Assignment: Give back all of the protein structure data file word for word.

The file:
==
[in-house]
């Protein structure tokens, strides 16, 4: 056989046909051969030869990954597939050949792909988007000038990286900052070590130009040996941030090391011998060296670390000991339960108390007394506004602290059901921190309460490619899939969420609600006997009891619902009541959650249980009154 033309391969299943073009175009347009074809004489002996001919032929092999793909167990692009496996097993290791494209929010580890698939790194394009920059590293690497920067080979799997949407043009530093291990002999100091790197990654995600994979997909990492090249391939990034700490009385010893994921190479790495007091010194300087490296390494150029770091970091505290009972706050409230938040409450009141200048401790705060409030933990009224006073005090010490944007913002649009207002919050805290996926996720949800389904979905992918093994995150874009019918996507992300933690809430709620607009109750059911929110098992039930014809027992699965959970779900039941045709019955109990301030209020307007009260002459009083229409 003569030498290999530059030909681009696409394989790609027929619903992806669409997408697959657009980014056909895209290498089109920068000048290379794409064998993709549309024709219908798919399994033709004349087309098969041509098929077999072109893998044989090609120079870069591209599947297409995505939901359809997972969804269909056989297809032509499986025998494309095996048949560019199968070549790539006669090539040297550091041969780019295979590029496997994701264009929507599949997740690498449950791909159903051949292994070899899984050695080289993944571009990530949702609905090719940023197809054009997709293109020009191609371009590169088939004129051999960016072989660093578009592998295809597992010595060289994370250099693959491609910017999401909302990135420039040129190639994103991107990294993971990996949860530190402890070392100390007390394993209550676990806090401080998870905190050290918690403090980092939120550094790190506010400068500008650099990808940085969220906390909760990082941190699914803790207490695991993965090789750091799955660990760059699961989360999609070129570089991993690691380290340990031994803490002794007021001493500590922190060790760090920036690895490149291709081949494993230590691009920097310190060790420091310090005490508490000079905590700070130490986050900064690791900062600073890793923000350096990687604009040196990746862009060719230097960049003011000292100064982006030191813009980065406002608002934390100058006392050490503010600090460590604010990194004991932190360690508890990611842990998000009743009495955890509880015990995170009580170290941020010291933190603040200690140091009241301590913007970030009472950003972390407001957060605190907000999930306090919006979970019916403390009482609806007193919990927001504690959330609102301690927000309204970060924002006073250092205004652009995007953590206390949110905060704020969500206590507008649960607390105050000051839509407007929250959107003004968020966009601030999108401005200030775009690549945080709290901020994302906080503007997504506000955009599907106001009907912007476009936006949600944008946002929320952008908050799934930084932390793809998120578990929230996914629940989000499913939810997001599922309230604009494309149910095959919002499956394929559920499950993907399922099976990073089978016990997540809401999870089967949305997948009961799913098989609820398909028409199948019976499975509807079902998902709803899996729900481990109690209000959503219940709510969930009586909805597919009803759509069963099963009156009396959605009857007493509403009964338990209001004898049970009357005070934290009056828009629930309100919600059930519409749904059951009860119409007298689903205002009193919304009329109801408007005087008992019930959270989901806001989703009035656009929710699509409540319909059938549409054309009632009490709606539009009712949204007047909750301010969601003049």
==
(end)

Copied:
[in-house]
């Protein structure tokens, strides 16, 4: 056989046909051969030869990954597939050949792909988007000038990286900052070590130009040996941030090391011998060296670390000991339960108390007394506004602290059901921190309460490619899939969420609600006997009891619902009541959650249980009154 033309391969299943073009175009347009074809004489002996001919032929092999793909167990692009496996097993290791494209929010580890698939790194394009920059590293690497920067080979799997949407043009530093291990002999100091790197990654995600994979997909990492090249391939990034700490009385010893994921190479790495007091010194300087490296390494150029770091970091505290009972706050409230938040409450009141200048401790705060409030933990009224006073005090010490944007913002649009207002919050805290996926996720949800389904979905992918093994995150874009019918996507992300933690809430709620607009109750059911929110098992039930014809027992699965959970779900039941045709019955109990301030209020307007009260002459009083229409 003569030498290999530059030909681009696409394989790609027929619903992806669409997408697959657009980014056909895209290498089109920068000048290379794409064998993709549309024709219908798919399994033709004349087309098969041509098929077999072109893998044989090609120079870069591209599947297409995505939901359809997972969804269909056989297809032509499986025998494309095996048949560019199968070549790539006669090539040297550091041969780019295979590029496997994701264009929507599949997740690498449950791909159903051949292994070899899984050695080289993944571009990530949702609905090719940023197809054009997709293109020009191609371009590169088939004129051999960016072989660093578009592998295809597992010595060289994370250099693959491609910017999401909302990135420039040129190639994103991107990294993971990996949860530190402890070392100390007390394993209550676990806090401080998870905190050290918690403090980092939120550094790190506010400068500008650099990808940085969220906390909760990082941190699914803790207490695991993965090789750091799955660990760059699961989360999609070129570089991993690691380290340990031994803490002794007021001493500590922190060790760090920036690895490149291709081949494993230590691009920097310190060790420091310090005490508490000079905590700070130490986050900064690791900062600073890793923000350096990687604009040196990746862009060719230097960049003011000292100064982006030191813009980065406002608002934390100058006392050490503010600090460590604010990194004991932190360690508890990611842990998000009743009495955890509880015990995170009580170290941020010291933190603040200690140091009241301590913007970030009472950003972390407001957060605190907000999930306090919006979970019916403390009482609806007193919990927001504690959330609102301690927000309204970060924002006073250092205004652009995007953590206390949110905060704020969500206590507008649960607390105050000051839509407007929250959107003004968020966009601030999108401005200030775009690549945080709290901020994302906080503007997504506000955009599907106001009907912007476009936006949600944008946002929320952008908050799934930084932390793809998120578990929230996914629940989000499913939810997001599922309230604009494309149910095959919002499956394929559920499950993907399922099976990073089978016990997540809401999870089967949305997948009961799913098989609820398909028409199948019976499975509807079902998902709803899996729900481990109690209000959503219940709510969930009586909805597919009803759509069963099963009156009396959605009857007493509403009964338990209001004898049970009357005070934290009056828009629930309100919600059930519409749904059951009860119409007298689903205002009193919304009329109801408007005087008992019930959270989901806001989703009035656009929710699509409540319909059938549409054309009632009490709606539009009712949204007047909750301010969601003049």